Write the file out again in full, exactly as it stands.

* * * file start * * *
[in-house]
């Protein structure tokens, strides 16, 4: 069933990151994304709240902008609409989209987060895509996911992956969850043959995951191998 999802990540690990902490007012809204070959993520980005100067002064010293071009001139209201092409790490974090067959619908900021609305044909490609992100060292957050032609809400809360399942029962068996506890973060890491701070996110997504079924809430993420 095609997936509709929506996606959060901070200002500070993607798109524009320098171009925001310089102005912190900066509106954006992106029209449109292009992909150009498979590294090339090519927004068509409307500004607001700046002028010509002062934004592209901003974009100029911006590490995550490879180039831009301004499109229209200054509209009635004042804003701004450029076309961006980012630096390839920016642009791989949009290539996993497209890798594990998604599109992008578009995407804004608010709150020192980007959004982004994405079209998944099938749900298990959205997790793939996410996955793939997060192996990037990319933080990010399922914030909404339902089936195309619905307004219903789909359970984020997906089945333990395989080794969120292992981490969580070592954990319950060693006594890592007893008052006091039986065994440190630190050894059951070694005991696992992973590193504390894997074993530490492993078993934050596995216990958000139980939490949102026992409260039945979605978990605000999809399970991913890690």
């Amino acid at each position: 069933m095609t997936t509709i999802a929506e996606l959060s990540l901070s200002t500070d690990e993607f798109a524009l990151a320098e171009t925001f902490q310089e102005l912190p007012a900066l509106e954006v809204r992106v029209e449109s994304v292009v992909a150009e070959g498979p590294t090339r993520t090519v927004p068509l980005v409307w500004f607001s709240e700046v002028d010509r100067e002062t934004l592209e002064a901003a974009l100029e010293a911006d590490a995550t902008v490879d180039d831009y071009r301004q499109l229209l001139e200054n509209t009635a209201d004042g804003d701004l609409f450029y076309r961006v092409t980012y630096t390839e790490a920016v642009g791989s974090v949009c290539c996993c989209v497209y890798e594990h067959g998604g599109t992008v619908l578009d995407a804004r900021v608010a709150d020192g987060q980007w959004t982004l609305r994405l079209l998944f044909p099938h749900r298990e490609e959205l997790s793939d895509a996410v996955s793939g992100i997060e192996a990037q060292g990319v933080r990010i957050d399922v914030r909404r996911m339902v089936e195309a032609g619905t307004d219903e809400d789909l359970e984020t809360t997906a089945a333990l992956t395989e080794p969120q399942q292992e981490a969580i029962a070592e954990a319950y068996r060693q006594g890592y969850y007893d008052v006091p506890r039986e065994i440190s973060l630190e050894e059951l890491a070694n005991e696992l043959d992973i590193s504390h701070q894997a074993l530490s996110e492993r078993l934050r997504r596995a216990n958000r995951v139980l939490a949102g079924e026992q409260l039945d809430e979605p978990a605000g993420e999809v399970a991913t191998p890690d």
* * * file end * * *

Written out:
[in-house]
């Protein structure tokens, strides 16, 4: 069933990151994304709240902008609409989209987060895509996911992956969850043959995951191998 999802990540690990902490007012809204070959993520980005100067002064010293071009001139209201092409790490974090067959619908900021609305044909490609992100060292957050032609809400809360399942029962068996506890973060890491701070996110997504079924809430993420 095609997936509709929506996606959060901070200002500070993607798109524009320098171009925001310089102005912190900066509106954006992106029209449109292009992909150009498979590294090339090519927004068509409307500004607001700046002028010509002062934004592209901003974009100029911006590490995550490879180039831009301004499109229209200054509209009635004042804003701004450029076309961006980012630096390839920016642009791989949009290539996993497209890798594990998604599109992008578009995407804004608010709150020192980007959004982004994405079209998944099938749900298990959205997790793939996410996955793939997060192996990037990319933080990010399922914030909404339902089936195309619905307004219903789909359970984020997906089945333990395989080794969120292992981490969580070592954990319950060693006594890592007893008052006091039986065994440190630190050894059951070694005991696992992973590193504390894997074993530490492993078993934050596995216990958000139980939490949102026992409260039945979605978990605000999809399970991913890690």
């Amino acid at each position: 069933m095609t997936t509709i999802a929506e996606l959060s990540l901070s200002t500070d690990e993607f798109a524009l990151a320098e171009t925001f902490q310089e102005l912190p007012a900066l509106e954006v809204r992106v029209e449109s994304v292009v992909a150009e070959g498979p590294t090339r993520t090519v927004p068509l980005v409307w500004f607001s709240e700046v002028d010509r100067e002062t934004l592209e002064a901003a974009l100029e010293a911006d590490a995550t902008v490879d180039d831009y071009r301004q499109l229209l001139e200054n509209t009635a209201d004042g804003d701004l609409f450029y076309r961006v092409t980012y630096t390839e790490a920016v642009g791989s974090v949009c290539c996993c989209v497209y890798e594990h067959g998604g599109t992008v619908l578009d995407a804004r900021v608010a709150d020192g987060q980007w959004t982004l609305r994405l079209l998944f044909p099938h749900r298990e490609e959205l997790s793939d895509a996410v996955s793939g992100i997060e192996a990037q060292g990319v933080r990010i957050d399922v914030r909404r996911m339902v089936e195309a032609g619905t307004d219903e809400d789909l359970e984020t809360t997906a089945a333990l992956t395989e080794p969120q399942q292992e981490a969580i029962a070592e954990a319950y068996r060693q006594g890592y969850y007893d008052v006091p506890r039986e065994i440190s973060l630190e050894e059951l890491a070694n005991e696992l043959d992973i590193s504390h701070q894997a074993l530490s996110e492993r078993l934050r997504r596995a216990n958000r995951v139980l939490a949102g079924e026992q409260l039945d809430e979605p978990a605000g993420e999809v399970a991913t191998p890690d």